az notification-hub list --resource-group spnhubrg --namespace-name spnhubns --output table
    

Work with access policies

  1. Azure Notification Hubs uses shared access signature security through the use of access policies. Two policies are created automatically when you create a notification hub. The connection strings from these policies are needed to configure push notifications. The az notification-hub authorization-rule list command provides a list of policy names and their respective resource groups.

    az notification-hub authorization-rule list --resource-group spnhubrg --namespace-name spnhubns --notification-hub-name spfcmtutorial1nhub --output table
    

    Important

    Do not use the DefaultFullSharedAccessSignature policy in your application. This policy is meant to be used in your back-end only. Use only Listen access policies in your client application.

  2. If you want to create additional authorization rules with meaningful names, you can create and customize your own access policy by using the az notification-hub authorization-rule create command. The --rights parameter is a space delimited list of the permissions you want to assign.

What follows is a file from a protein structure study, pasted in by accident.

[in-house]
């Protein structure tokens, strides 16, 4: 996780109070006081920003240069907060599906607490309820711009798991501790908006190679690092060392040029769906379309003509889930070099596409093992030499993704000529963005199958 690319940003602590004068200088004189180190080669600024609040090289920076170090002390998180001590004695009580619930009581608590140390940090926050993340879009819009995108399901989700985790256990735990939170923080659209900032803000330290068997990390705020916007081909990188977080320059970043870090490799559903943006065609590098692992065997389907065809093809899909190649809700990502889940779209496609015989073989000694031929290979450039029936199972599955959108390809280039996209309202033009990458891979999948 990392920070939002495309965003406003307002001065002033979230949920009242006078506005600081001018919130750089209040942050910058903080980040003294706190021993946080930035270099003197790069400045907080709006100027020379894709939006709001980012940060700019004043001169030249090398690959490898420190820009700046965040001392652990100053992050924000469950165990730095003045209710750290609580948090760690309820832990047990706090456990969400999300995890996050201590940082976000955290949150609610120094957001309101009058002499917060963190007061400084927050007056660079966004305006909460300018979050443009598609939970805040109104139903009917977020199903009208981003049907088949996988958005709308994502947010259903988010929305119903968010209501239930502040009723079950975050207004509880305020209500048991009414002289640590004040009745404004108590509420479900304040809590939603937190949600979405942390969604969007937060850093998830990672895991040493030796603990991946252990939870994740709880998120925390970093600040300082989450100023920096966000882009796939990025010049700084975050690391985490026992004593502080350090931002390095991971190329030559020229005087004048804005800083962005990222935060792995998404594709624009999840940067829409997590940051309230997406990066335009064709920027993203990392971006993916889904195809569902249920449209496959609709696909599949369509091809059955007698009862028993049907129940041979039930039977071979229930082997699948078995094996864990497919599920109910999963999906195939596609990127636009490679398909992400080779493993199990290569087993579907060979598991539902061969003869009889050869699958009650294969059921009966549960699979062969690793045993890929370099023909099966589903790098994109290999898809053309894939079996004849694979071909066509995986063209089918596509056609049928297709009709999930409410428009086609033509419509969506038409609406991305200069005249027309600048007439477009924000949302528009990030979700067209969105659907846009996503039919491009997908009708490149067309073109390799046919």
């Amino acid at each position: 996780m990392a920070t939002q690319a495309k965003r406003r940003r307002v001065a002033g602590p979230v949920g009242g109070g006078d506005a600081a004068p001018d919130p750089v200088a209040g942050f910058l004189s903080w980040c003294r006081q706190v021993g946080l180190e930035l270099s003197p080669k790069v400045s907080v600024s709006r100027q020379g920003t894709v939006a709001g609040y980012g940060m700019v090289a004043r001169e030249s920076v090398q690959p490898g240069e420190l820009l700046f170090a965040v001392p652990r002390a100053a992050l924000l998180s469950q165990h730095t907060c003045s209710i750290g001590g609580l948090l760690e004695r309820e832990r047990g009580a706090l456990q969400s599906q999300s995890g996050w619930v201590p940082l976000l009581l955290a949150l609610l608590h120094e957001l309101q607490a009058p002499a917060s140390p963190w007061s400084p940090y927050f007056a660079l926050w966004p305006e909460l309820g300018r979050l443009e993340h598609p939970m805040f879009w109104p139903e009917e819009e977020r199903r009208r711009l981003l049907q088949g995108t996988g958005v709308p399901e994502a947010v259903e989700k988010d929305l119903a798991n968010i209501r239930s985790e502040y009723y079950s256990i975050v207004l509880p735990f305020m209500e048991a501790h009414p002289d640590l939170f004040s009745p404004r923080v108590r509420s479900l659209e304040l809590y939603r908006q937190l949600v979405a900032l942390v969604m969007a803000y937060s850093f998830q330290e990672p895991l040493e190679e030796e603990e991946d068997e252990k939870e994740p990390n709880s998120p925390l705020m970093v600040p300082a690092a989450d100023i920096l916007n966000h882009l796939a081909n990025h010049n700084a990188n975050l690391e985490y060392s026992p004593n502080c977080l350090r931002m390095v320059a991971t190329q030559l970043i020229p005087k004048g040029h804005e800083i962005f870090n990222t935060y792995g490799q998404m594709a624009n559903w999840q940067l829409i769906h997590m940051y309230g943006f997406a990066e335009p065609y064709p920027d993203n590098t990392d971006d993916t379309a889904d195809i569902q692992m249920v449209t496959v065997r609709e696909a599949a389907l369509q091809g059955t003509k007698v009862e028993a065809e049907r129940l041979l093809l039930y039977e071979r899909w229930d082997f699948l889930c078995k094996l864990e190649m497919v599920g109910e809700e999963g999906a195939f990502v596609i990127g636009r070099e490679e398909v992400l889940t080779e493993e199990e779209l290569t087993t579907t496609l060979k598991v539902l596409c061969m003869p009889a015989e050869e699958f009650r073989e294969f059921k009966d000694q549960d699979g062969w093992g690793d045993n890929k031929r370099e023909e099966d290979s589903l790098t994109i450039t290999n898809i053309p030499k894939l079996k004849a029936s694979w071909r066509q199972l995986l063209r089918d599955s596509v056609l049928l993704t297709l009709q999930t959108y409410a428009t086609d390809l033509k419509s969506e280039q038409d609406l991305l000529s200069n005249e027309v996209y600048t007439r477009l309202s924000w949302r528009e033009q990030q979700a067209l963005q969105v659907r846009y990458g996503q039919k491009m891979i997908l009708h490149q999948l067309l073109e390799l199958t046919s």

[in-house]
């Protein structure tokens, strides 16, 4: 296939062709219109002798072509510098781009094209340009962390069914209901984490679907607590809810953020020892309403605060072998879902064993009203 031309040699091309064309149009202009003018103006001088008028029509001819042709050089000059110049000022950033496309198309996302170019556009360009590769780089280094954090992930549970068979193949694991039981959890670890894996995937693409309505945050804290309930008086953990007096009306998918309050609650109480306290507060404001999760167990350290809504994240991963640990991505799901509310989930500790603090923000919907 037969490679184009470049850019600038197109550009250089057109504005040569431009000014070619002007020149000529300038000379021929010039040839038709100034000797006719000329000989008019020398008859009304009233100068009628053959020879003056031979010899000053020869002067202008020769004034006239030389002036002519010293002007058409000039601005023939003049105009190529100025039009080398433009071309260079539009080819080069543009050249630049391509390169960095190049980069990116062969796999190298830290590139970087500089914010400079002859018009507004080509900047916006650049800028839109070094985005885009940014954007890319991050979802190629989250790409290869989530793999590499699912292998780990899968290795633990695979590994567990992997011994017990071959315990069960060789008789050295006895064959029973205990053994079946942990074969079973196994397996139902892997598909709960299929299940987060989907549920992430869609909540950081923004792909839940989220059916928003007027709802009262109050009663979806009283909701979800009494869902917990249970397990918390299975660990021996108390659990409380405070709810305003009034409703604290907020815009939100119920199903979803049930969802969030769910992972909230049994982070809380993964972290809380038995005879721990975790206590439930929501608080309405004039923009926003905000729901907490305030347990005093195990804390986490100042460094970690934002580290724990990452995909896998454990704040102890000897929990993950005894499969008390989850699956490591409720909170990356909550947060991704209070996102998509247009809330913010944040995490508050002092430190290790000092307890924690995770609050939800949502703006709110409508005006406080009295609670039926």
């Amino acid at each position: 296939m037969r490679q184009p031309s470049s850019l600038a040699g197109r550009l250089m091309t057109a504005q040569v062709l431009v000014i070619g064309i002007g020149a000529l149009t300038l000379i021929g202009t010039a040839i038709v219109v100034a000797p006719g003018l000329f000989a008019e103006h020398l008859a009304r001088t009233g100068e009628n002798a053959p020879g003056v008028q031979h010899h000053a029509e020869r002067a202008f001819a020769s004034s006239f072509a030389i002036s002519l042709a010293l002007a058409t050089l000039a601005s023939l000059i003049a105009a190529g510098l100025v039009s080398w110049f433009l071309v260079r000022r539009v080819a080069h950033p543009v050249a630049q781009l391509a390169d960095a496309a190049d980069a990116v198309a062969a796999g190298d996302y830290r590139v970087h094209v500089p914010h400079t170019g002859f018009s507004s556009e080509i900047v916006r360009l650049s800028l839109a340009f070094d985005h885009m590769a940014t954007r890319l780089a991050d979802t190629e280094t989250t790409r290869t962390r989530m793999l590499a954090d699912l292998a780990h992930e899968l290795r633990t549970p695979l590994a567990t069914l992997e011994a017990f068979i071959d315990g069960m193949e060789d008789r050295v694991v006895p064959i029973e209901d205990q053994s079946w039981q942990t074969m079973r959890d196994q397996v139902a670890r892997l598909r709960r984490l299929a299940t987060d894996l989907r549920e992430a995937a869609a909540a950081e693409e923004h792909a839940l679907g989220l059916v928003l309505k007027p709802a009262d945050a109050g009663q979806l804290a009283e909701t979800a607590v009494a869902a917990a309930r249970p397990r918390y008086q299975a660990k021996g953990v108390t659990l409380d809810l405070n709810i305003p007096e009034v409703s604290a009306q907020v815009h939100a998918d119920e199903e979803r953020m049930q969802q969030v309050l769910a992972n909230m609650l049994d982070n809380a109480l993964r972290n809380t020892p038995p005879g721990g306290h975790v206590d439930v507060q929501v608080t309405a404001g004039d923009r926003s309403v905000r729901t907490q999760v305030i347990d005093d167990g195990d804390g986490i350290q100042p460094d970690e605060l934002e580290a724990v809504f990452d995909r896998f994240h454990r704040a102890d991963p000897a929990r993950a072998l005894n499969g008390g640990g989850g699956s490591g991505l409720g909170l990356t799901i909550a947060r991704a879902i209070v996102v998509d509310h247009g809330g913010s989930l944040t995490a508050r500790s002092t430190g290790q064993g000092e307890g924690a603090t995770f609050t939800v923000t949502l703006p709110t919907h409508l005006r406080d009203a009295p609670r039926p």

az notification-hub authorization-rule create --resource-group spnhubrg --namespace-name spnhubns --notification-hub-name spfcmtutorial1nhub --name spnhub1key --rights Listen Manage Send
    
  3. There are two sets of keys and connection strings for each access policy. You'll need them later to configure a notification hub. To list the keys and connection strings for a Notification Hubs access policy, use the az notification-hub authorization-rule list-keys command.

    # query the keys and connection strings for DefaultListenSharedAccessSignature
    az notification-hub authorization-rule list-keys --resource-group spnhubrg --namespace-name spnhubns --notification-hub-name spfcmtutorial1nhub --name DefaultListenSharedAccessSignature --output table
    
    # query the keys and connection strings for a custom policy
    az notification-hub authorization-rule list-keys --resource-group spnhubrg --namespace-name spnhubns --notification-hub-name spfcmtutorial1nhub --name spnhub1key --output table
    

    Note

    A Notification Hubs namespace and a notification hub have separate access policies. Make sure you are using the correct Azure CLI reference when querying for keys and connection strings.

Clean up resources

When no longer needed, use the az group delete command to remove the resource group, and all related resources:

az group delete --name spnhubrg

Next steps